I'd really rather use Nouveau, so that I can maintain my whole system the same way, but it just doesn't seem to be an option yet.

  8. it perfectly worked for me, thanks leo

  9. Thankyou. This worked for me. I used this guide on Fedora 17/64 to fix a borked nvidia driver install.

    I now have correct screen resolution and everything booted correctly.

  10. Thanks mate, it did actually saved a lot of time for me. keep up your good work.

  11. Woot, thanks man! I'm using Fedora 18 and it still really helped! Despite that the remove commands didn't work (because I installed NVidia drivers through another way) you really helped me out a lot!

  12. Thanks for the info!
    Is there a way to make a dual boot between
    - a kernel with nvidia and
    - a kernel with nouveau

    So without uninstalling the nvidia driver (step 4. in your post).
    Because I'm planning to do some experiments comparing both drivers.

    1. I think it might be possible. Some things that come to mind:
      1. You'll have to create two initramfs (using dracut)
      2. Add a custom grub2 entry by editing /etc/grub2/40_custom

    2. Thanks for the quick reply!
      Those steps are really helpful, but I wonder what to do with the /etc/X11/xorg.conf, /etc/X11/xorg.conf.d/00-nvidia.conf, /usr/lib/modprobe.d/blacklist-nouveau.conf files:
      I thought executing a bash script (that moves these files to their places) at grub startup is not possible, or should I also create a custom systemd service?

      P.S.: I'm on Fedora 19.

    3. This comment has been removed by the author.

    4. Ok, this is weird:
      So I performed the following steps to revert to nouveau without uninstalling the nvidia rpms:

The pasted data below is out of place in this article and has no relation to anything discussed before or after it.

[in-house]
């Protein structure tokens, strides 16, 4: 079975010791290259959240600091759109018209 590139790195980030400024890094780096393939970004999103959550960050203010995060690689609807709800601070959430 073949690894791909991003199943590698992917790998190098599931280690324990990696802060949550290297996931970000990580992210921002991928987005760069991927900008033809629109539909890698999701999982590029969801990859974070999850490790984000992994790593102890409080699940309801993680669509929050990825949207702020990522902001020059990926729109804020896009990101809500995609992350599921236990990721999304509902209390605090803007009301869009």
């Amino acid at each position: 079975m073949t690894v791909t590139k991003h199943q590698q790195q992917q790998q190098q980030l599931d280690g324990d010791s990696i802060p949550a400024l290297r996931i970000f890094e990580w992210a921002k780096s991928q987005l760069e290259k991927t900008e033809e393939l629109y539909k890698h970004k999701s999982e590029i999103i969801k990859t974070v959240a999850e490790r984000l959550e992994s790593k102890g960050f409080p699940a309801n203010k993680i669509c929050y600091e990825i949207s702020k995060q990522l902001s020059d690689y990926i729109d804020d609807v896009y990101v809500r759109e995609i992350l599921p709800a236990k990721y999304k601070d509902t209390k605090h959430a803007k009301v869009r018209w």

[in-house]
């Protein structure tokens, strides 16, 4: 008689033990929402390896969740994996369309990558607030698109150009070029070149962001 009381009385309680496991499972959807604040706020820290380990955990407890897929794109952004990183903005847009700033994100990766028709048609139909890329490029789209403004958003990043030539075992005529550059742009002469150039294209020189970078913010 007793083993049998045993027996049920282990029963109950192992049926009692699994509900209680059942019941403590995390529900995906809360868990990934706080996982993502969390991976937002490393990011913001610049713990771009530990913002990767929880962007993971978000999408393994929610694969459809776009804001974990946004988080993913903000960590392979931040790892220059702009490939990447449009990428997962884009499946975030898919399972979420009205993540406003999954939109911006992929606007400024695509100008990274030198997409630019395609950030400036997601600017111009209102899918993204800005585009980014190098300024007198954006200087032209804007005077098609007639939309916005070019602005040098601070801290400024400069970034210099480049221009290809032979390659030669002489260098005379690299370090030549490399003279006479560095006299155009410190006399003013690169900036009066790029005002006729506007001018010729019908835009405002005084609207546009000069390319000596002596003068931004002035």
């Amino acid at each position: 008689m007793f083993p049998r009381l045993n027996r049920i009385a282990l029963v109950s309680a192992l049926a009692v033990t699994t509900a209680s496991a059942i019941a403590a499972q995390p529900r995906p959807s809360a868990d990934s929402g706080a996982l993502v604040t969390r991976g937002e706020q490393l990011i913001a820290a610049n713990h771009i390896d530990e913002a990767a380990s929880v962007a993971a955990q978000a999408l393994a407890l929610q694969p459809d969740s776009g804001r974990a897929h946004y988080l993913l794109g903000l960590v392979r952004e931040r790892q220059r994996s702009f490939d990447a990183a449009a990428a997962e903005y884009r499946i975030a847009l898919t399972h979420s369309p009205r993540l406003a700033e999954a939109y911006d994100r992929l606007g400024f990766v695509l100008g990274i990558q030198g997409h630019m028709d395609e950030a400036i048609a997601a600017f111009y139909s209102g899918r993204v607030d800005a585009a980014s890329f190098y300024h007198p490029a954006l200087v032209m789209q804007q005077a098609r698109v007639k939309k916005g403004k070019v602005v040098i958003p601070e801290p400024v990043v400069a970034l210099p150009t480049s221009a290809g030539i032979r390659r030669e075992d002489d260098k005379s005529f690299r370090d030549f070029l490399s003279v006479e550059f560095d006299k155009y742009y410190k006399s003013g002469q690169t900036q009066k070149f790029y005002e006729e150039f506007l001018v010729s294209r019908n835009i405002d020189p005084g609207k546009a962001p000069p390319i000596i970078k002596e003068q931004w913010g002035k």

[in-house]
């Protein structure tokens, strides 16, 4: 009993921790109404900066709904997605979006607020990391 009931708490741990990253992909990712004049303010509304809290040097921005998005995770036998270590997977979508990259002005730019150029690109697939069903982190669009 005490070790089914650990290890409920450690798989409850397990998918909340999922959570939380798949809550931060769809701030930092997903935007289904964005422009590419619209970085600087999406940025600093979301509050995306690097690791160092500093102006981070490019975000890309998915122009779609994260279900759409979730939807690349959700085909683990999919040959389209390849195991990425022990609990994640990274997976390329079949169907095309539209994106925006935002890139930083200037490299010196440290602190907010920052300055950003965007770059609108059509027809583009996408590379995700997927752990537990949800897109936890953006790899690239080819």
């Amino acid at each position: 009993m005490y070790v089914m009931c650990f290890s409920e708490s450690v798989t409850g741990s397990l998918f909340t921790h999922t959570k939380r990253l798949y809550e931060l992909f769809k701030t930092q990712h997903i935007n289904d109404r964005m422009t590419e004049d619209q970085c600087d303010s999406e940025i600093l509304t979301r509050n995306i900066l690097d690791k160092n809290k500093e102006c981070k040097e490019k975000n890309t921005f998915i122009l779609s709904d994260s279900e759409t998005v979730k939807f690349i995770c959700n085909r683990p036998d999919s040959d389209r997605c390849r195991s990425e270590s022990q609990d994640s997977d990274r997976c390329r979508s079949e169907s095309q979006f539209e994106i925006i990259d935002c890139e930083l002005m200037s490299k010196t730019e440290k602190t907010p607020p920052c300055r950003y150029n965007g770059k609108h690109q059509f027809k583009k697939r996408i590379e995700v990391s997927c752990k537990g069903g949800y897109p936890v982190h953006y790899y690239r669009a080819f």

1. I removed the /etc/X11/xorg.conf, /etc/X11/xorg.conf.d/00-nvidia.conf, /usr/lib/modprobe.d/blacklist-nouveau.conf files (but I also made a backup ;) )
      2. In /boot/grub2/grub.cfg, I removed the following text: 'nouveau.modeset=0 rd.driver.blacklist=nouveau video=vesa:off' since it was added by the nvidia installation.
      3. Ran 'dracut --force'.
      4. Finally did a 'reboot'.

      The results were preposterous: as soon as Kwin started up with desktop effects enabled, everything seemed like it was upside-down, but not entirely: all text-labels were reversed and upside-down, as well as all icons...
      The desktop effects were clearly hardware accelerated, but 'glxinfo' said direct rendering: 'No'.
      Games did not start up properly.

      I don't understand why nouveau doesn't work anymore (it did before the installation of binary nvidia)?
      Have I missed something?

    5. nouveau needs KMS enabled, so you may need to add 'nouveau.modeset=1' in kernel boot parameters. And also make sure nouveau is not in module load blacklist.

  13. Yes, you are still using the nvidia libraries from xorg. There should be a file in /etc/ that is including a path where these libraries are found. You have to remove that as well, and run ldconfig. That should be enough